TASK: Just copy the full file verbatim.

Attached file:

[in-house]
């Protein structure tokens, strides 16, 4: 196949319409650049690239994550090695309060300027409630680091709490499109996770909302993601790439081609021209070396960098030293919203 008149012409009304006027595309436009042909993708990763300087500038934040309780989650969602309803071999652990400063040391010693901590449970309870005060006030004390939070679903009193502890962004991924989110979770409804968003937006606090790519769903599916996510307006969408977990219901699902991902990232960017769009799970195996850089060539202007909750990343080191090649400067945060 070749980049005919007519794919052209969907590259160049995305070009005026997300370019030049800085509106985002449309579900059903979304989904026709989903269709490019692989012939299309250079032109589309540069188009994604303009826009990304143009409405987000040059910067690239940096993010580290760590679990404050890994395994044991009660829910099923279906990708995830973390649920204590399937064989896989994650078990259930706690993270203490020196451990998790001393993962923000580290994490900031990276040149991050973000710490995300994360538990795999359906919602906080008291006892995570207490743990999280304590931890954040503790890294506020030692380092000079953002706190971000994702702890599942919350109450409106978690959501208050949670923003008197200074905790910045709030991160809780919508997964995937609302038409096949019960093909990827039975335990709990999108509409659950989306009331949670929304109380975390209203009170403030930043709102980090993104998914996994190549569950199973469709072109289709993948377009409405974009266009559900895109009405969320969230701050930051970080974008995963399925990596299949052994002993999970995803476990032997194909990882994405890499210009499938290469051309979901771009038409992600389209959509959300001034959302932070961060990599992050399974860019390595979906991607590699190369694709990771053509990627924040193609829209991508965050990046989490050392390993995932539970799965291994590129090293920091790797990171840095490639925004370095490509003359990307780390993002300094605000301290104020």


[in-house]
């Protein structure tokens, strides 16, 4: 196949319409650049690239994550090695309060300027409630680091709490499109996770909302993601790439081609021209070396960098030293919203 008149012409009304006027595309436009042909993708990763300087500038934040309780989650969602309803071999652990400063040391010693901590449970309870005060006030004390939070679903009193502890962004991924989110979770409804968003937006606090790519769903599916996510307006969408977990219901699902991902990232960017769009799970195996850089060539202007909750990343080191090649400067945060 070749980049005919007519794919052209969907590259160049995305070009005026997300370019030049800085509106985002449309579900059903979304989904026709989903269709490019692989012939299309250079032109589309540069188009994604303009826009990304143009409405987000040059910067690239940096993010580290760590679990404050890994395994044991009660829910099923279906990708995830973390649920204590399937064989896989994650078990259930706690993270203490020196451990998790001393993962923000580290994490900031990276040149991050973000710490995300994360538990795999359906919602906080008291006892995570207490743990999280304590931890954040503790890294506020030692380092000079953002706190971000994702702890599942919350109450409106978690959501208050949670923003008197200074905790910045709030991160809780919508997964995937609302038409096949019960093909990827039975335990709990999108509409659950989306009331949670929304109380975390209203009170403030930043709102980090993104998914996994190549569950199973469709072109289709993948377009409405974009266009559900895109009405969320969230701050930051970080974008995963399925990596299949052994002993999970995803476990032997194909990882994405890499210009499938290469051309979901771009038409992600389209959509959300001034959302932070961060990599992050399974860019390595979906991607590699190369694709990771053509990627924040193609829209991508965050990046989490050392390993995932539970799965291994590129090293920091790797990171840095490639925004370095490509003359990307780390993002300094605000301290104020």